At 18, Wiseman helped with props for a movie filmed at the Marin County Renaissance Festival.
Afterward, he was asked to help the art department with props for 1994’s Stargate. Wiseman did similar work for the 1996 blockbuster Independence Day and also appeared briefly as an extra in the film’s final battle scene. More prop work followed with 1997’s Men in Black and 1998’s Godzilla. Despite the steady work, Wiseman really wanted to direct films—not make props for them. To gain some directing experience, Wiseman left the movie world and began working with television commercials and music videos. He directed a number of videos, including some for heavy metal rockers Megadeth and the R&B group En Vogue.
Meanwhile, Wiseman continued courting Hollywood, hoping to break into the industry as a director. To market himself, Wiseman had his agent solicit reels of his work. Eventually, Wiseman’s work caught the eye of Dimension Films, which pitched a proposal to Wiseman, asking him to create a were-wolf film. “I wasn’t too thrilled about a werewolf film in general,” Wiseman told Patrick Day in an article for the Chicago Tribune. “It had a bit of a B movie sounding quality to it. We didn’t want it to be a local sheriff in some forest hunting down mysterious killings and that kind of thing.” Wiseman bounced the idea off his friends—actor-screenwriter Danny McBride and actor-stuntman Kevin Grevioux. Grevioux suggested it might be possible to make a werewolf film that was a mix of action-thriller Blade Runner and the fantasy-horror The Howling. Grevioux also suggested a Romeo and Juliet caveat—except it would involve a werewolf and a vampire.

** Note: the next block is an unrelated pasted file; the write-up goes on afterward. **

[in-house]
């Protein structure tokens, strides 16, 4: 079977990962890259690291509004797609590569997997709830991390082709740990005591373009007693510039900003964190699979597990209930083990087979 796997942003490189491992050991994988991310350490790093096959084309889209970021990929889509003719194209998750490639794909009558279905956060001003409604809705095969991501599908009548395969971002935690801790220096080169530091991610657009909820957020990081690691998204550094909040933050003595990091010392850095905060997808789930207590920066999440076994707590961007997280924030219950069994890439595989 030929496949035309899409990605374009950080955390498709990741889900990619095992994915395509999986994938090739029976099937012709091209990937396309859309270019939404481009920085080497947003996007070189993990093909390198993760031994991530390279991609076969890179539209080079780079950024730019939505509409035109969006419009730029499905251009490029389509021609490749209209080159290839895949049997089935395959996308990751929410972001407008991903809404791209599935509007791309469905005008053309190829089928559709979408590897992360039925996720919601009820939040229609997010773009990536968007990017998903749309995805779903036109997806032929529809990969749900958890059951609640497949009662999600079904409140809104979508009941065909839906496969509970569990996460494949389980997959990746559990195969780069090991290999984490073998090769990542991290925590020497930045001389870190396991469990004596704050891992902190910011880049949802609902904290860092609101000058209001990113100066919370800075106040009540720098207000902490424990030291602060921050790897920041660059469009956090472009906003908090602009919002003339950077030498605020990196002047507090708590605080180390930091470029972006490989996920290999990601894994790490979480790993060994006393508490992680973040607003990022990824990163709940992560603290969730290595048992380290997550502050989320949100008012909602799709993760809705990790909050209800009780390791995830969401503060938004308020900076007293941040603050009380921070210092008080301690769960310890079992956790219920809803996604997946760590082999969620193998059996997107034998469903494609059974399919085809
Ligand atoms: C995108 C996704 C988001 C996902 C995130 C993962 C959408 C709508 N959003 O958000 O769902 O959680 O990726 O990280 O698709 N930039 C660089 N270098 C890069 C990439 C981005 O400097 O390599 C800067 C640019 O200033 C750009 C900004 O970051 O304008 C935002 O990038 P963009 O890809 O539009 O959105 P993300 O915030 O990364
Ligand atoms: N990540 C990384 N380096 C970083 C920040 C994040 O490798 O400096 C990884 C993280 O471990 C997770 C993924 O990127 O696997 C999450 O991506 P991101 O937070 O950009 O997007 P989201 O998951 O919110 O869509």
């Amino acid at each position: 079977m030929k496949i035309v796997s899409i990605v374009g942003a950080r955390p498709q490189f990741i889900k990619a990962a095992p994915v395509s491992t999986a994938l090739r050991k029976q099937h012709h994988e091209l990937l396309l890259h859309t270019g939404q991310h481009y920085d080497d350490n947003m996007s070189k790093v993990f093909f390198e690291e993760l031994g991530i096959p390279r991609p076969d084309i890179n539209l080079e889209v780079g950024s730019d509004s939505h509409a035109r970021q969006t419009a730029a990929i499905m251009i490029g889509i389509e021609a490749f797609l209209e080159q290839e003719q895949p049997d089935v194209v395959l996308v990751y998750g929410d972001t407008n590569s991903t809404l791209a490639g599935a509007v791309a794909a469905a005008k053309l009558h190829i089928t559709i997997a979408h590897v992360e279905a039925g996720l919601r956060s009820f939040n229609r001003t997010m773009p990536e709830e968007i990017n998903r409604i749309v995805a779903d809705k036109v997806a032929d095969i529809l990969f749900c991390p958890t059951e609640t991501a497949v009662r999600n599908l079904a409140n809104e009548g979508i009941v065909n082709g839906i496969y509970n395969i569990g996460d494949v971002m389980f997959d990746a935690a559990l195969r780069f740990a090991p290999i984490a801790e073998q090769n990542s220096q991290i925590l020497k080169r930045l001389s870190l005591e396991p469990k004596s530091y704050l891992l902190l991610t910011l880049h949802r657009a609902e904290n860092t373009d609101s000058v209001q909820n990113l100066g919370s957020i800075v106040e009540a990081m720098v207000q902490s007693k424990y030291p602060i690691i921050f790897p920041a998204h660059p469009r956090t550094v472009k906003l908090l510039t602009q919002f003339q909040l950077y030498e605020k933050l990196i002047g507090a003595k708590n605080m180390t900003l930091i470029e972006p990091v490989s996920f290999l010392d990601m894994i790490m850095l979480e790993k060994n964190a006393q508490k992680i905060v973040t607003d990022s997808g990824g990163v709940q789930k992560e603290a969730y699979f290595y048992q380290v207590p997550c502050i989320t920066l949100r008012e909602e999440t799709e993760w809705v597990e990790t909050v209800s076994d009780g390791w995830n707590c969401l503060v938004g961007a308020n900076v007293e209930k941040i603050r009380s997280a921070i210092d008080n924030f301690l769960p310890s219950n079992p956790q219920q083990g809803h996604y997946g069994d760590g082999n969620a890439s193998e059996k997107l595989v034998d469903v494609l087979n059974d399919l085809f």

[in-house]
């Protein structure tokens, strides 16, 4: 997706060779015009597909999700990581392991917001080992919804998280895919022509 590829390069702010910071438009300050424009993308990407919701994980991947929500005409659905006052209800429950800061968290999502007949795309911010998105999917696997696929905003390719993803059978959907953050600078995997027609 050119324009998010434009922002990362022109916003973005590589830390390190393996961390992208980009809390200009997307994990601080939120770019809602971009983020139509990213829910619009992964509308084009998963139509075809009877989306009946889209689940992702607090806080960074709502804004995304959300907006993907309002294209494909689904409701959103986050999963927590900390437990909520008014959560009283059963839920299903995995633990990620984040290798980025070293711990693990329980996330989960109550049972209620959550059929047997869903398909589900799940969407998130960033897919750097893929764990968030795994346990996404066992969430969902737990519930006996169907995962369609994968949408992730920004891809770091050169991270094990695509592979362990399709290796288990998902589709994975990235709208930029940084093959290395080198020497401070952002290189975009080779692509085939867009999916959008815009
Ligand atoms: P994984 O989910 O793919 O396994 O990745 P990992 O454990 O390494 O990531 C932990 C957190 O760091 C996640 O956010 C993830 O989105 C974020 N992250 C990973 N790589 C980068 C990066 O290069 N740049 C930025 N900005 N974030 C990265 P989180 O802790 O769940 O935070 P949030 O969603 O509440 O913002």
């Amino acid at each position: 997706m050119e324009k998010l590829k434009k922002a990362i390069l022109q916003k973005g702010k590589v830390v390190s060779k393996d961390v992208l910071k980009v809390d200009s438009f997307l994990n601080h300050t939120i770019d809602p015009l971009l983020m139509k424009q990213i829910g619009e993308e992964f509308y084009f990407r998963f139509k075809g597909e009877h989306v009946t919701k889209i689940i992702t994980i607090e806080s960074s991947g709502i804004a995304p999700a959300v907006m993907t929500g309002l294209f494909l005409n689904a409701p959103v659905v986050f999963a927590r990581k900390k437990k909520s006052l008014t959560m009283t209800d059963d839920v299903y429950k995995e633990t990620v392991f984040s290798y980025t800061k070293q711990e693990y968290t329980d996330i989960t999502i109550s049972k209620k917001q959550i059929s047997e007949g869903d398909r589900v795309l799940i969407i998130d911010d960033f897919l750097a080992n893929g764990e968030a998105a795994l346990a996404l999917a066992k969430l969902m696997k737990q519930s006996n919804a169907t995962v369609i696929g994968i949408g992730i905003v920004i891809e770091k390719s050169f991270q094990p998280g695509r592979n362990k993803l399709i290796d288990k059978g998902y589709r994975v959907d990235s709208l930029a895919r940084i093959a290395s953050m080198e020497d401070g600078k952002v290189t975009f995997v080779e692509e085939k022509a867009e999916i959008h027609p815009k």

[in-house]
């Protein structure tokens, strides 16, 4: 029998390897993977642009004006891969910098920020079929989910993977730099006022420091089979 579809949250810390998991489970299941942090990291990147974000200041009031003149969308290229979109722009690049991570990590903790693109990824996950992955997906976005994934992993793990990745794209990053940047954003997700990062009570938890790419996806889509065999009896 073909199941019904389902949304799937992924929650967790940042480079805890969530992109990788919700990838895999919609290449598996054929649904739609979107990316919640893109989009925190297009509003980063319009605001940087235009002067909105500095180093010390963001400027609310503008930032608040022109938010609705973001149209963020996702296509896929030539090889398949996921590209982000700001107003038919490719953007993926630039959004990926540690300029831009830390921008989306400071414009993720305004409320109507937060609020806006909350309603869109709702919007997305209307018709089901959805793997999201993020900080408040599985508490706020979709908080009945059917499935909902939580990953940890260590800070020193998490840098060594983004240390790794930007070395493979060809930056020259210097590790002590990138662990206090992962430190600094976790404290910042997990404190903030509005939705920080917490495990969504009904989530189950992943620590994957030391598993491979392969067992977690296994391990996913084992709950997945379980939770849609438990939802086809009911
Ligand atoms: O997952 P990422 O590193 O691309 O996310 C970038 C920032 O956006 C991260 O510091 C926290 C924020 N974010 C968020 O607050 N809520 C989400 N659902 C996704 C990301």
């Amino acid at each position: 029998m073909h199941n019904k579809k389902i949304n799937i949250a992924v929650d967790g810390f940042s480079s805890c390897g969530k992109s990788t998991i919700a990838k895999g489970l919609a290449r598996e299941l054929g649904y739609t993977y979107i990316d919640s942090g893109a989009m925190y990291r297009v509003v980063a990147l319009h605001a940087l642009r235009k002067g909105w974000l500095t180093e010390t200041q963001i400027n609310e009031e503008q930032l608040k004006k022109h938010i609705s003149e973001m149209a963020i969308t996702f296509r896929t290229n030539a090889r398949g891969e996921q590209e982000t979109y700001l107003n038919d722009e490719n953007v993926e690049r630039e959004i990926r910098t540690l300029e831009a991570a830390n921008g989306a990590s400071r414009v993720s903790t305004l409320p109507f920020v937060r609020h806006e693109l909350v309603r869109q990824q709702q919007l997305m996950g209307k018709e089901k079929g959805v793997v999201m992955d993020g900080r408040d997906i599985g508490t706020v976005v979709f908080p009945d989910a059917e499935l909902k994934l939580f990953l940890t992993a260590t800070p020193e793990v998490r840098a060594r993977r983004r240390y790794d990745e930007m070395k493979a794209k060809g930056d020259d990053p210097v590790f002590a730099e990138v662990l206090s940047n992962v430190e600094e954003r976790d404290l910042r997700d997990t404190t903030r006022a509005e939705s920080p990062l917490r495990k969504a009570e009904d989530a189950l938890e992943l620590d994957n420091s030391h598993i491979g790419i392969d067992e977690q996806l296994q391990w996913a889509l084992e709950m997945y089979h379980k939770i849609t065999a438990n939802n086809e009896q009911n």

Dimension eventually dropped the idea after hiring another director, Wes Craven, to create a horror flick. Wiseman, Grevioux, and McBride, however, continued working on the concept and pitched it to Lakeshore Entertainment. The company’s president, Gary Lucchesi, told Day that the detailed artwork that accompanied the proposal helped cement the deal. “The script arrived with drawings of what the werewolves and vampires were going to look like,” Lucchesi said. “So we already saw there was a world that was unique that was going to be created along with the story. You never thought cheesy. You thought, ‘This is really cool. This is artistic.’” Wise-man himself had rendered the 12 production drawings that went along with the script.